A video artwork entitled “Green Walls” by Terence Li has won the 2021 Hong Kong Human Rights Arts Prize, an event hosted by the Justice Centre and the European Union Office to Hong Kong and Macau.

Terence Li, Green Walls. Photo: Justice Centre.

Terence Li, proclaimed winner on June 8, submitted an 11-minute video set in a small flat with green walls. It features a young Sri Lankan girl whose asylum claim was repeatedly denied by the Hong Kong government reciting a poem entitled “Seasons of Trees.”

Li is a US filmmaker, video artist and art critic now based in Berlin, according to his online profile. He was born in San Francisco but graduated from the Chinese University of Hong Kong.

Second Runner Up – Shawn Tang Pak-hin, Departure to Nowhere, Somewhere. Photo: Justice Centre.

“The selected works are by artists that come from diverse ethnic backgrounds, including refugees, with their own unique experiences with human rights issues, ready to share their stories with the world under this year’s theme of ‘Shared Future’,” said a statement from the Justice Centre.

Youth Award winner — Trinity Ro, Tears of a Refugee. Photo: Justice Centre.

Li’s work stood out from 93 submissions by established and emerging artists, of which an international panel of judges shortlisted 33. The judging was conducted blind as part of the event’s commitment to diversity and inclusion.

InkluVision Award winner — Jamela Law, A Broken Vessel Cannot Hold. Photo: Justice Centre.

The works cover a diverse range of mediums and topics, including the treatment of minorities in Hong Kong, the global refugee crisis, mental health and LGBTQI+ rights.

Justice Centre award winner — Ngan Ting Rebecca Hon, Urban Variations No.1. Photo: Justice Centre.

Melanie McLaren, executive director of the Justice Centre Hong Kong, said powerful art has always emerged from difficult times, meaning that art and human rights have a long shared history.

Jiaming Liao, We Shall Be One. Photo: Justice Centre.

“Day to day, we work with refugees and survivors of torture, human trafficking and forced labour, and we hope that the art through this year’s shortlist continues to spark discussion around these issues, and other injustices,” McLaren said.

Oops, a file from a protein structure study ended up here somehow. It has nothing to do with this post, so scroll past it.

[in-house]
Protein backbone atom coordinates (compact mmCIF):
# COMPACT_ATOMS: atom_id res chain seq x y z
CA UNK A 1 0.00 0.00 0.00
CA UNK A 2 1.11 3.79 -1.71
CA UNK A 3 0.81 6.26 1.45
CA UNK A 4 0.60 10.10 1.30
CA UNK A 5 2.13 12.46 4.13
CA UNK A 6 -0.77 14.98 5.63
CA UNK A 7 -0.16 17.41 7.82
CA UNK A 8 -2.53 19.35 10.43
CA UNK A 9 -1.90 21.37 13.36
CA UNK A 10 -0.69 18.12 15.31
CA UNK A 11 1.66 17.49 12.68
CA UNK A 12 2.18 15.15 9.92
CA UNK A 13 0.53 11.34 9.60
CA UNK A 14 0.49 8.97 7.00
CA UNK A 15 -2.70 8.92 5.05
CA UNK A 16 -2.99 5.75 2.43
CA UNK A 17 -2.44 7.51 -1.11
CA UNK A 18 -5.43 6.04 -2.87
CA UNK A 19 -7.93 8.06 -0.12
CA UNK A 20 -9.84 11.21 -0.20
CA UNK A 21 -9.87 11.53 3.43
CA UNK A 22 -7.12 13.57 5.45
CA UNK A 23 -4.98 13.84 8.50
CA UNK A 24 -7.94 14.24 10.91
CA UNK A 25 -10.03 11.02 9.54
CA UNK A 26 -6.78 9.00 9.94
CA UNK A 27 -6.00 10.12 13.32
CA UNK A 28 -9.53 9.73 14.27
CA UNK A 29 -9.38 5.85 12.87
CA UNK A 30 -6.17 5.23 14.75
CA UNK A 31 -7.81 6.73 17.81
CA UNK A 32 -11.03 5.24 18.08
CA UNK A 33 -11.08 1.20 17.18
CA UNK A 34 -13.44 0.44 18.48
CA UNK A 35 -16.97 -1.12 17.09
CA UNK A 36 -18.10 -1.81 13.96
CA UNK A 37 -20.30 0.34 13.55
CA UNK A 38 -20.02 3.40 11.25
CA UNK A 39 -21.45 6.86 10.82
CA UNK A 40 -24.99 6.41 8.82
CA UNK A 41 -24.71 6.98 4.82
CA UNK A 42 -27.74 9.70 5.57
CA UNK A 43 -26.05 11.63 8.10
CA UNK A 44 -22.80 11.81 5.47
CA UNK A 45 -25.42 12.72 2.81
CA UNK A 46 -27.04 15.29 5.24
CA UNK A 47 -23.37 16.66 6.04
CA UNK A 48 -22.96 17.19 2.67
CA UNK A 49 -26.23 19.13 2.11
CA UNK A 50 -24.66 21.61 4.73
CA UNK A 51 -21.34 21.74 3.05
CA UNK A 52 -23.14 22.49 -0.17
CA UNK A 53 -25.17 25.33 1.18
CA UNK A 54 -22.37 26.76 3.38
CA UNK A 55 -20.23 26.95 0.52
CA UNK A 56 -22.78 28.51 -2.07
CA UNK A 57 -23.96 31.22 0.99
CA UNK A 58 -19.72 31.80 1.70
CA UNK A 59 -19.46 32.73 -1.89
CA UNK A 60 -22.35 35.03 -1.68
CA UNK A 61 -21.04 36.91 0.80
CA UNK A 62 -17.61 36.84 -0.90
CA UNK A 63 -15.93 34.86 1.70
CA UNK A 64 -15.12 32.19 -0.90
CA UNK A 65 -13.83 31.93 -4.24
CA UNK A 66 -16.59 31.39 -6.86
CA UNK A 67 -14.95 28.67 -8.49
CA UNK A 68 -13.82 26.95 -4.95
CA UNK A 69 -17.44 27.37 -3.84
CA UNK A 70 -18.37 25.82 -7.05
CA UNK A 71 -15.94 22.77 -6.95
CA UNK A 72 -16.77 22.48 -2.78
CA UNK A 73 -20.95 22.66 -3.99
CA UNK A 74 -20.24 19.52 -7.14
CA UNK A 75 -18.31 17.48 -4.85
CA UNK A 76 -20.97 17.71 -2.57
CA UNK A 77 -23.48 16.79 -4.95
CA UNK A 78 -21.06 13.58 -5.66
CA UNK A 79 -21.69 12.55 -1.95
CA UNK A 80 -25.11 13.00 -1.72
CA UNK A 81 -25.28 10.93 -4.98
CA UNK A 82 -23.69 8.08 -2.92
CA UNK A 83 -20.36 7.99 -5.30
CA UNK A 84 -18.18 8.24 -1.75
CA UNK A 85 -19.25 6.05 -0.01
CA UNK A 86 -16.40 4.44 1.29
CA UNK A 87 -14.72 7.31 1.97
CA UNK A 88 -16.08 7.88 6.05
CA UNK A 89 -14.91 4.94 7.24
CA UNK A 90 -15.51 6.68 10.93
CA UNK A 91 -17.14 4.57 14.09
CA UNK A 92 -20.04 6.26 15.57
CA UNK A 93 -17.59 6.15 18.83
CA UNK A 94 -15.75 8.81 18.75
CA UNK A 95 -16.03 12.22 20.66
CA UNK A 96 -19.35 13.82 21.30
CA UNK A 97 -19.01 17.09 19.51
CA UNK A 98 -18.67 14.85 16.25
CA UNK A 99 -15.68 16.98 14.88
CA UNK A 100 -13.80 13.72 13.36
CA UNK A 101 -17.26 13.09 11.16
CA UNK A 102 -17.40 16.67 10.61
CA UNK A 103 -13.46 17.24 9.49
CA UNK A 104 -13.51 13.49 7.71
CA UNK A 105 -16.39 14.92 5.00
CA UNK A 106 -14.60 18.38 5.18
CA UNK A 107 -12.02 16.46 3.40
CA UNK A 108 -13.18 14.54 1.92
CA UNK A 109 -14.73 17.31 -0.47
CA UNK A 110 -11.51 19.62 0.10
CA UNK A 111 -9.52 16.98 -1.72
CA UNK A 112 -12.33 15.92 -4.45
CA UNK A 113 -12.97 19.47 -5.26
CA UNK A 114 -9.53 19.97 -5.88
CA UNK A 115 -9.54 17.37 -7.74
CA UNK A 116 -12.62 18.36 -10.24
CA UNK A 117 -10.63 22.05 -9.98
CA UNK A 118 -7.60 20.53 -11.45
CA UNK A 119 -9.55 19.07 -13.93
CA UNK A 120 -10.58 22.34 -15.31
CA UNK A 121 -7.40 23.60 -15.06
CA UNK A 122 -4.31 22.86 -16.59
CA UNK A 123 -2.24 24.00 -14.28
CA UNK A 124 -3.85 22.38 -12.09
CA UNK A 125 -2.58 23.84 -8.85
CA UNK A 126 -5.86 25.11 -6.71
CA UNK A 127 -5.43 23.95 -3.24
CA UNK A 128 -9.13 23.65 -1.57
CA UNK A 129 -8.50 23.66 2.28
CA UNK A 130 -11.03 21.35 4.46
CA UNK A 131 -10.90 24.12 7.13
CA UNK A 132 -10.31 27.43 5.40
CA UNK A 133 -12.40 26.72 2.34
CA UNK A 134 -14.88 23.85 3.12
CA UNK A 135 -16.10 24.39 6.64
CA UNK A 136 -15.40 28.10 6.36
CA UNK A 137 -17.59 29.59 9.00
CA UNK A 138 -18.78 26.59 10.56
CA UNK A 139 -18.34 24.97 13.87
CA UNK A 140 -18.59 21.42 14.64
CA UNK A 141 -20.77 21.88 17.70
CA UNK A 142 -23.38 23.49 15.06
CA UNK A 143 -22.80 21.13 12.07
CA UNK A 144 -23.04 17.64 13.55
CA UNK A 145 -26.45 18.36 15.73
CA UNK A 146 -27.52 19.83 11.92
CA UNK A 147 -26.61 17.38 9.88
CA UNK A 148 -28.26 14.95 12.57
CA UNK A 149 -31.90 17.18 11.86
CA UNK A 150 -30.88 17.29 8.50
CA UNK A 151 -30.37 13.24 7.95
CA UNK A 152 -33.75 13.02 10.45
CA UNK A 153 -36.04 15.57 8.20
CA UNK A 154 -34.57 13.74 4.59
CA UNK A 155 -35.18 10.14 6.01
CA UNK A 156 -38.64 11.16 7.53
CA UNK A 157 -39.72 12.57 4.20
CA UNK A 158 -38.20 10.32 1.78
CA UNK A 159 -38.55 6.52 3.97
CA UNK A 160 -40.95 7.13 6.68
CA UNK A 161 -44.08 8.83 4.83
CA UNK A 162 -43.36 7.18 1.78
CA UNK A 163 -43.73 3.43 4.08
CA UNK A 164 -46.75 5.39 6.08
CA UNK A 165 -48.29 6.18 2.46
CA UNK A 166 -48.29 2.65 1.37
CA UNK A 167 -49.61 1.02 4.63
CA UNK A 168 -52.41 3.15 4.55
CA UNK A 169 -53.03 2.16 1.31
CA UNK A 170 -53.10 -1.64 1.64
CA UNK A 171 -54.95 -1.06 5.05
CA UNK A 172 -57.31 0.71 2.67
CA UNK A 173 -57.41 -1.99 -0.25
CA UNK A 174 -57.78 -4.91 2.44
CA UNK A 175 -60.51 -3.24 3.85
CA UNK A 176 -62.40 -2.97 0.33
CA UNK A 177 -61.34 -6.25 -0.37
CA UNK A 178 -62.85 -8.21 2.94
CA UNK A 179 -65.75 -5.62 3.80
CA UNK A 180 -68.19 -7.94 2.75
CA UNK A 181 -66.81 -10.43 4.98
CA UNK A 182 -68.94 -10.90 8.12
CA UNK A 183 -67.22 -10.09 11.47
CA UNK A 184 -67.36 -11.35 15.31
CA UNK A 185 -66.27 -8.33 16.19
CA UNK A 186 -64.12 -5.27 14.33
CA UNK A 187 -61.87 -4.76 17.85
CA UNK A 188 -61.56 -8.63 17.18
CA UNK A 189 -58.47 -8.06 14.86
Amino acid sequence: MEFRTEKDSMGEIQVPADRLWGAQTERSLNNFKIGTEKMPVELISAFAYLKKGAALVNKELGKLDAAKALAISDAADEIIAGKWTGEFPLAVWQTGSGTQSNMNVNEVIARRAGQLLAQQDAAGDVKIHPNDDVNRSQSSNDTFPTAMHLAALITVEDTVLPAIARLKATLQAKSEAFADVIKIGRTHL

May Sum, You and Me, Sculpture. Photo: Justice Centre.

The winning and shortlisted artworks will be exhibited at the Goethe-Institut until June 30. All exhibited works will be made available for purchase via auction on June 24, with 80 per cent of the proceeds given to support the prize’s operation and the Justice Centre. Other works can be purchased via an online auction later.

Cecily Houghton, Busy Corner. Photo: Justice Centre.
Charmaine Wan, Colour of Love. Photo: Justice Centre.
Kasper Forest, “Immediate Sexuality, My Insight” (2017), Photograph Photo: Justice Centre.
Marissa Reyes Beckmann, The Invisible Filter of Empathy. Photo: Justice Centre.
Cody Wong, Hong Kong Spirit. Photo: Justice Centre.
June Siu Ling Wong, The Waves, painting Photo: Justice Centre.
Nadeeshani Ranagana,, I’m mother who never give up, painting Photo: Justice Centre.
Nicole Au Yeung, Karma and the hands. Photo: Justice Centre.
Keith Cheng, A stone’s throw. Photo: Justice Centre.
Kin Bon Yip, If you miss home. Photo: Justice Centre.
Wiency Wong, A Traveler Review of Mong Kok District (free copies). Photo: Justice Centre.
Wiency Wong, Stamps, Hong Kong, 2020, Photograph. Photo: Justice Centre.
Yee Lick Eric Fung, Time to wake up. Photo: Justice Centre.
Wendy Hui Wah Kwan, Aside, No More. Photo: Justice Centre.
Simran Narwani, Working Lives. Photo: Justice Centre.
Ophelia Jacarini, Look at me. Photo: Justice Centre.
Kyra Campbell, Text Me When You Get Home. Photo: Justice Centre.
Chung Wan Ling, 201 Sai Yee Road,Mong Kok,Hong Kong. Photo: Justice Centre.
Chester Leung, SHARED FUTURE. Photo: Justice Centre.
Kai Fung Ng, The monuments. Photo: Justice Centre.

Correction 30/7: Terence Li’s art piece is titled “Green Walls,” not “Green Screen,” as previously stated.

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